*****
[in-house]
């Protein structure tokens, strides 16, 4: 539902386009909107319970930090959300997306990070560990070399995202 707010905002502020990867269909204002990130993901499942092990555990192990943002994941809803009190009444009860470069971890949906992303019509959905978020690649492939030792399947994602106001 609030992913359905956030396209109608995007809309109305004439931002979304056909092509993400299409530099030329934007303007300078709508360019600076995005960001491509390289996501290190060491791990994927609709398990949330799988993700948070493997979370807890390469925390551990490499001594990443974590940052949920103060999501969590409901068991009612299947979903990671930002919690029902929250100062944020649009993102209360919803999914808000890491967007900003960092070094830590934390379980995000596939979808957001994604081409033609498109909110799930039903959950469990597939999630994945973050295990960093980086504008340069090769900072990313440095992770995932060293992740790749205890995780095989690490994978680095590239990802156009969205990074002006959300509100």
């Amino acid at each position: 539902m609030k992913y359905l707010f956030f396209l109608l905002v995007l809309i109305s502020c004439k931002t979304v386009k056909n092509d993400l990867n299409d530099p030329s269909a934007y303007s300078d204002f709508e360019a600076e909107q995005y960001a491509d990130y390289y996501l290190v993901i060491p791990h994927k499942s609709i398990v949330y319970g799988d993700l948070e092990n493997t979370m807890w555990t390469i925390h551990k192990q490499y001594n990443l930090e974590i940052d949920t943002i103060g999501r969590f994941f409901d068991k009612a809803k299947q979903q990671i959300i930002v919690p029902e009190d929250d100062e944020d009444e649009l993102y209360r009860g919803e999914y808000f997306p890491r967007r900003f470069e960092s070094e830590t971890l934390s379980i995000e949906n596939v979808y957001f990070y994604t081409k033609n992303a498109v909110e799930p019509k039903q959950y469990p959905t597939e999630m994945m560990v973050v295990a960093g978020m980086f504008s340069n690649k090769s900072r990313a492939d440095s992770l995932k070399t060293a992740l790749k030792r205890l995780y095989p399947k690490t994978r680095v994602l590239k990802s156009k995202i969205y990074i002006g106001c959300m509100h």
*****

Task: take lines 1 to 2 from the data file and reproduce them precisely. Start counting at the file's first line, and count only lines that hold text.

[in-house]
């Protein structure tokens, strides 16, 4: 539902386009909107319970930090959300997306990070560990070399995202 707010905002502020990867269909204002990130993901499942092990555990192990943002994941809803009190009444009860470069971890949906992303019509959905978020690649492939030792399947994602106001 609030992913359905956030396209109608995007809309109305004439931002979304056909092509993400299409530099030329934007303007300078709508360019600076995005960001491509390289996501290190060491791990994927609709398990949330799988993700948070493997979370807890390469925390551990490499001594990443974590940052949920103060999501969590409901068991009612299947979903990671930002919690029902929250100062944020649009993102209360919803999914808000890491967007900003960092070094830590934390379980995000596939979808957001994604081409033609498109909110799930039903959950469990597939999630994945973050295990960093980086504008340069090769900072990313440095992770995932060293992740790749205890995780095989690490994978680095590239990802156009969205990074002006959300509100």